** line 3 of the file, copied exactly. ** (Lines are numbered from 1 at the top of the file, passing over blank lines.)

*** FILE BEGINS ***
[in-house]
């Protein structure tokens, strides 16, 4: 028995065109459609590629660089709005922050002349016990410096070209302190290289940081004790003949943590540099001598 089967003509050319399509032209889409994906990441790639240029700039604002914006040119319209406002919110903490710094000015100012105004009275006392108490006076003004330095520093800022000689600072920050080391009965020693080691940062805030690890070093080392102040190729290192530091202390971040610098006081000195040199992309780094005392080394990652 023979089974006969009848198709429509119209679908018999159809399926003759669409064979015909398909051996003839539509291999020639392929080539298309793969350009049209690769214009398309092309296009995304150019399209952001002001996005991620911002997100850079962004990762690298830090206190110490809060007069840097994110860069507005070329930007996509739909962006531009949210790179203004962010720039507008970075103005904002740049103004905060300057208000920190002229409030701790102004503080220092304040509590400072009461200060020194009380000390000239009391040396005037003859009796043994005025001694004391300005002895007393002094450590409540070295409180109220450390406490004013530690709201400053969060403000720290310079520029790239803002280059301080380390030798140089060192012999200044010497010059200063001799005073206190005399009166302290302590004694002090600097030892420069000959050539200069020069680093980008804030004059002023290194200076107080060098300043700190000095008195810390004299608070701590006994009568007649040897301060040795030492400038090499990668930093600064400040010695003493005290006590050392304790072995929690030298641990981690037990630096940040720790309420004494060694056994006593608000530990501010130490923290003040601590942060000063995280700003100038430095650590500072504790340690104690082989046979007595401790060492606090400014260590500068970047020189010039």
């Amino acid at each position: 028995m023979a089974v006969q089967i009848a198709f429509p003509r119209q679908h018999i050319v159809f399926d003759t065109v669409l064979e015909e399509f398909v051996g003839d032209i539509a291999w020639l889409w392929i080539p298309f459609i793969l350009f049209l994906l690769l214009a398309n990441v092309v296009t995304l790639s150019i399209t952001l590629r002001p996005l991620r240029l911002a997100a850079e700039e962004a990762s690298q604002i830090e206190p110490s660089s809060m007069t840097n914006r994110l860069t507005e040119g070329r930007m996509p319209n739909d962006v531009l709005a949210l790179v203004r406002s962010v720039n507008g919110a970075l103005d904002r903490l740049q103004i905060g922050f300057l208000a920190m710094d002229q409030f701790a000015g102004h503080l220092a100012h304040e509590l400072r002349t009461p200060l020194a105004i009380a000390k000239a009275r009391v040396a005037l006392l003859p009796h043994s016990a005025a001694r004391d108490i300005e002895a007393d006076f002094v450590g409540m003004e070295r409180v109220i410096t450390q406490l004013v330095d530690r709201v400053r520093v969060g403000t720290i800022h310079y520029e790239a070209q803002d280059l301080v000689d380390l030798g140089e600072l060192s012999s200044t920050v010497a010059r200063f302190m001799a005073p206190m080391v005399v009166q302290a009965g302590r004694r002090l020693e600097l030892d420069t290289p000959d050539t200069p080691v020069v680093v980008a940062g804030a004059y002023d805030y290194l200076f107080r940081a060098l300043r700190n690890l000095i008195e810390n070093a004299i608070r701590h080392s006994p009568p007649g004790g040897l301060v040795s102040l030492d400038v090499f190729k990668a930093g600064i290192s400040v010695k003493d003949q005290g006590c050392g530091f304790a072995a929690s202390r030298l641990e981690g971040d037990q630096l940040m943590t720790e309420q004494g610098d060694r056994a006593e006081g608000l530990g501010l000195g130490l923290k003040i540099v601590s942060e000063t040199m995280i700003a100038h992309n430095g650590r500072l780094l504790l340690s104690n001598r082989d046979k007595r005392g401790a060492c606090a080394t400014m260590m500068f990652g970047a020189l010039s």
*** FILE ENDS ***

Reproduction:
């Amino acid at each position: 028995m023979a089974v006969q089967i009848a198709f429509p003509r119209q679908h018999i050319v159809f399926d003759t065109v669409l064979e015909e399509f398909v051996g003839d032209i539509a291999w020639l889409w392929i080539p298309f459609i793969l350009f049209l994906l690769l214009a398309n990441v092309v296009t995304l790639s150019i399209t952001l590629r002001p996005l991620r240029l911002a997100a850079e700039e962004a990762s690298q604002i830090e206190p110490s660089s809060m007069t840097n914006r994110l860069t507005e040119g070329r930007m996509p319209n739909d962006v531009l709005a949210l790179v203004r406002s962010v720039n507008g919110a970075l103005d904002r903490l740049q103004i905060g922050f300057l208000a920190m710094d002229q409030f701790a000015g102004h503080l220092a100012h304040e509590l400072r002349t009461p200060l020194a105004i009380a000390k000239a009275r009391v040396a005037l006392l003859p009796h043994s016990a005025a001694r004391d108490i300005e002895a007393d006076f002094v450590g409540m003004e070295r409180v109220i410096t450390q406490l004013v330095d530690r709201v400053r520093v969060g403000t720290i800022h310079y520029e790239a070209q803002d280059l301080v000689d380390l030798g140089e600072l060192s012999s200044t920050v010497a010059r200063f302190m001799a005073p206190m080391v005399v009166q302290a009965g302590r004694r002090l020693e600097l030892d420069t290289p000959d050539t200069p080691v020069v680093v980008a940062g804030a004059y002023d805030y290194l200076f107080r940081a060098l300043r700190n690890l000095i008195e810390n070093a004299i608070r701590h080392s006994p009568p007649g004790g040897l301060v040795s102040l030492d400038v090499f190729k990668a930093g600064i290192s400040v010695k003493d003949q005290g006590c050392g530091f304790a072995a929690s202390r030298l641990e981690g971040d037990q630096l940040m943590t720790e309420q004494g610098d060694r056994a006593e006081g608000l530990g501010l000195g130490l923290k003040i540099v601590s942060e000063t040199m995280i700003a100038h992309n430095g650590r500072l780094l504790l340690s104690n001598r082989d046979k007595r005392g401790a060492c606090a080394t400014m260590m500068f990652g970047a020189l010039s």